Bolivia cannot rely on new sources to resolve its water crisis, given both the costs and potential range of climate change impacts. So one of the country's most critical challenges in coming years will be to plan and implement strategies for managing water under uncertain climate conditions.

Conservation and recycling methods, the SEI said, will be needed to build the resilience of Bolivian cities' water systems to climate change.

The cities will also need to find ways of reducing water consumption, especially from industries and commercial enterprises, but also from the profligacy of a small number of rich domestic consumers.

The SEI paper recommends community participation in developing strategies and decision-making on the management of water resources. But, at the moment, the only role for those affected communities is that of protest.

Reposted with permission from our media associate Climate News Network.

EcoWatch Daily Newsletter

Much of Eastern Oklahoma, including most of Tulsa, remains an Indian reservation, the Supreme Court ruled on Thursday. JustTulsa / CC BY 2.0

Much of Eastern Oklahoma, including most of Tulsa, remains an Indian reservation, the Supreme Court ruled on Thursday.

Read More Show Less
The Firefly Watch project is among the options for aspiring citizen scientists to join. Mike Lewinski / Wikimedia Commons / CC by 2.0

By Tiffany Means

Summer and fall are great seasons to enjoy the outdoors. But if you're already spending extra time outside because of the COVID-19 pandemic, you may be out of ideas on how to make fresh-air activities feel special. Here are a few suggestions to keep both adults and children entertained and educated in the months ahead, many of which can be done from the comfort of one's home or backyard.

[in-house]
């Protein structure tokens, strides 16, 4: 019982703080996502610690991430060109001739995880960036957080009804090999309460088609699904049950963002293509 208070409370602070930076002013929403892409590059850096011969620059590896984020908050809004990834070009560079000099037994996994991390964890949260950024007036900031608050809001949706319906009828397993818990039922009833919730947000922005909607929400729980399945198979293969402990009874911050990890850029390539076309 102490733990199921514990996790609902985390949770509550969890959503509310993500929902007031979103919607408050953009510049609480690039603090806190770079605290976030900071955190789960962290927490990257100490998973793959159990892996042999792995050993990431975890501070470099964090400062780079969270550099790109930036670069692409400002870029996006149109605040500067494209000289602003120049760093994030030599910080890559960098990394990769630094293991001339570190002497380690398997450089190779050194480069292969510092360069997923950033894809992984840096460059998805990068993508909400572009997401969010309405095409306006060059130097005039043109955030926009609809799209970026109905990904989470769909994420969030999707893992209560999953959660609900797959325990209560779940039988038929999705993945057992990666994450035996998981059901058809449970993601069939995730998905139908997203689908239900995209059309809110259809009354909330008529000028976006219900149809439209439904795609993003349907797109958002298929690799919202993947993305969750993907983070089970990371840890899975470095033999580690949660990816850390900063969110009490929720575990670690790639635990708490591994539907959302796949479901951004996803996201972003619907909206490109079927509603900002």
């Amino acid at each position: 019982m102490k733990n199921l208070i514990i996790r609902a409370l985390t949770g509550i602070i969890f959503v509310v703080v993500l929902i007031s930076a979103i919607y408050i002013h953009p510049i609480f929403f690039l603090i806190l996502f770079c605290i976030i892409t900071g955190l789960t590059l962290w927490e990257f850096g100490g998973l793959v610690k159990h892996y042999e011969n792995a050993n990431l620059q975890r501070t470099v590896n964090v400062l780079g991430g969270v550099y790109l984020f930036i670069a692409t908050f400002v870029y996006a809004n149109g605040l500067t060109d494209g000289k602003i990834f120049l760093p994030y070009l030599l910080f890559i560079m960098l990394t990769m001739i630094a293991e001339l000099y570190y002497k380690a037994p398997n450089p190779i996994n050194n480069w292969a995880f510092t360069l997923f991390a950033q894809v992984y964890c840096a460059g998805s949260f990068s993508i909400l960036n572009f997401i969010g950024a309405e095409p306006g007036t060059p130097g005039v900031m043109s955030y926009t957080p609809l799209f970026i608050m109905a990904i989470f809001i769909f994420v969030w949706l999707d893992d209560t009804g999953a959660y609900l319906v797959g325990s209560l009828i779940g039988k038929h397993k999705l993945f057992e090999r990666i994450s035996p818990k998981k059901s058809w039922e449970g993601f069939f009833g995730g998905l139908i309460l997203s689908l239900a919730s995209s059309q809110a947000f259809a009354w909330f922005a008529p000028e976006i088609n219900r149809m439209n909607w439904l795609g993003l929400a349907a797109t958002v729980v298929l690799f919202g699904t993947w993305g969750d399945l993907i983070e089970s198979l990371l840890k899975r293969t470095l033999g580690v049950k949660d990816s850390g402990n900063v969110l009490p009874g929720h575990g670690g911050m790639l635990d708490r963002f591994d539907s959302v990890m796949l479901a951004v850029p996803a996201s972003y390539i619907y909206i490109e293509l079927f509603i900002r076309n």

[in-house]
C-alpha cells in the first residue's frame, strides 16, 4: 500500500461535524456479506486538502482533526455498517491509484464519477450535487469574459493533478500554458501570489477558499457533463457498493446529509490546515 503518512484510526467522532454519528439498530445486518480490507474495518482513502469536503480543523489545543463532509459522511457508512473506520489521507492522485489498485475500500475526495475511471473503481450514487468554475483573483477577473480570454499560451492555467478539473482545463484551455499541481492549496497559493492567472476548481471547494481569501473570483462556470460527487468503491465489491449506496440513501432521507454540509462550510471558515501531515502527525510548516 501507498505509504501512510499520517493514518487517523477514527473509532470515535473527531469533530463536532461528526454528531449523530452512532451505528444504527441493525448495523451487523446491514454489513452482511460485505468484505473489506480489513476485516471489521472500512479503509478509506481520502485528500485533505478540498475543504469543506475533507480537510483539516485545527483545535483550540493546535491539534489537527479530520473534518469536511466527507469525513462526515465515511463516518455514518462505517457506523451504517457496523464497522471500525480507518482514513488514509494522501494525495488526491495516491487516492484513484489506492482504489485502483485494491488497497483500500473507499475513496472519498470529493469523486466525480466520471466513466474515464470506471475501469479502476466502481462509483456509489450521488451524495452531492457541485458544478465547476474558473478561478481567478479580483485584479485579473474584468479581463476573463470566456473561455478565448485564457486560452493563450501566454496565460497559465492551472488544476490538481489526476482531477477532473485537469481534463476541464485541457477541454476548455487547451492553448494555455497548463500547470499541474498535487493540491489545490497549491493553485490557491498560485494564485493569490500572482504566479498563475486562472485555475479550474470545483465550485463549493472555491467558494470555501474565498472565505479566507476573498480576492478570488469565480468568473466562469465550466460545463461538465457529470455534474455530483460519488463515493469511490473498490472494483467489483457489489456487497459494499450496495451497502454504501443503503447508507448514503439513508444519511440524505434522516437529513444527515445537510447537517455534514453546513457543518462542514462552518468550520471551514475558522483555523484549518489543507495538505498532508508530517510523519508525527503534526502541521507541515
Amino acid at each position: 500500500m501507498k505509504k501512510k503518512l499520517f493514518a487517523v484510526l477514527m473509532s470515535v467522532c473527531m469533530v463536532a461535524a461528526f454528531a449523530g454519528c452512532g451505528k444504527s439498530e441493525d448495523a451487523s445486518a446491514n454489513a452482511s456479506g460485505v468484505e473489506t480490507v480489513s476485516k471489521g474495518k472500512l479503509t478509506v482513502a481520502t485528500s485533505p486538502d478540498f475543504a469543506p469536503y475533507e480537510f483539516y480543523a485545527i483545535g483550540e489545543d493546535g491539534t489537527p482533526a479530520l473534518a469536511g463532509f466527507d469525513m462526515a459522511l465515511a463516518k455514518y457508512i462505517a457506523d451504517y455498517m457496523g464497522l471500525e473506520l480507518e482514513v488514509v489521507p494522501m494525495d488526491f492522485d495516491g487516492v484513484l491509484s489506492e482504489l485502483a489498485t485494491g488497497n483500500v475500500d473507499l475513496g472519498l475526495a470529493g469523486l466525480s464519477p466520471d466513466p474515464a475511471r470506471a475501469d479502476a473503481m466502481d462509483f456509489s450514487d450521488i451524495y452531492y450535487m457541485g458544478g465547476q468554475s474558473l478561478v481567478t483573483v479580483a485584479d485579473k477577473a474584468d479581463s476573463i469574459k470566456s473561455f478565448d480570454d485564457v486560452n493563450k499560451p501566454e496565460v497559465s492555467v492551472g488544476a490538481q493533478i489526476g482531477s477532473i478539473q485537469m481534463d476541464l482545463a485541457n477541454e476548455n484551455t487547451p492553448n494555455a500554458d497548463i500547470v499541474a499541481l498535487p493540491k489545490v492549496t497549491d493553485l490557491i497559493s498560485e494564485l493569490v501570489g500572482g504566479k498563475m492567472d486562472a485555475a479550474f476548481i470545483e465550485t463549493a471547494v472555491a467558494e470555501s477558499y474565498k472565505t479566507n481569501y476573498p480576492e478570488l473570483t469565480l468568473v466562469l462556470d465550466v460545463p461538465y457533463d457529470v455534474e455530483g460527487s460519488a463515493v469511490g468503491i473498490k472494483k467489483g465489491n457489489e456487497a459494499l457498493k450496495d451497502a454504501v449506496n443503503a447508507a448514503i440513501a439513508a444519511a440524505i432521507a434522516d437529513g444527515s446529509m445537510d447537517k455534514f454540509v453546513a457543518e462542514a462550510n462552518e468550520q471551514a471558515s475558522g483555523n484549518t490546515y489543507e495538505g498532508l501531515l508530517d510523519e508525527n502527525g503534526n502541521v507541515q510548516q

Read More Show Less
People sit at the bar of a restaurant in Austin, Texas, on June 26, 2020. Texas Governor Greg Abbott ordered bars to be closed by noon on June 26 and for restaurants to be reduced to 50% occupancy. Coronavirus cases in Texas spiked after being one of the first states to begin reopening. SERGIO FLORES / AFP via Getty Images

The coronavirus may linger in the air in crowded indoor spaces, spreading from one person to the next, the World Health Organization acknowledged on Thursday, as The New York Times reported. The announcement came just days after 239 scientists wrote a letter urging the WHO to consider that the novel coronavirus is lingering in indoor spaces and infecting people, as EcoWatch reported.

Read More Show Less
A never-before-documented frog species has been discovered in the Peruvian highlands and named Phrynopus remotum. Germán Chávez

By Angela Nicoletti

The eastern slopes of the Andes Mountains in central Perú are among the most remote places in the world.

Read More Show Less
Left: Lemurs in Madagascar on March 30, 2017. Mathias Appel / Flickr. Right: A North Atlantic right whale mother and calf. National Marine Fisheries Service

A new analysis by scientists at the Swiss-based International Union for Conservation of Nature (IUCN) found that lemurs and the North Atlantic right whale are on the brink of extinction.

Read More Show Less
Nobody knows exactly how much vitamin D a person actually needs. However, vitamin D is becoming increasingly popular. Colin Dunn / Flickr / CC by 2.0

By Julia Vergin

It is undisputed that vitamin D plays a role everywhere in the body and performs important functions. A severe vitamin D deficiency, which can occur at a level of 12 nanograms per milliliter of blood or less, leads to severe and painful bone deformations known as rickets in infants and young children and osteomalacia in adults. Unfortunately, this is where the scientific consensus ends.

Read More Show Less

Trending

Data from a scientist measuring macroalgal communities in rocky shores in the Argentinean Patagonia would be added to the new system. Patricia Miloslavich / University of Delaware

Ocean scientists have been busy creating a global network to understand and measure changes in ocean life. The system will aggregate data from the oceans, climate and human activity to better inform sustainable marine management practices.

EcoWatch sat down with some of the scientists spearheading the collaboration to learn more.

Read More Show Less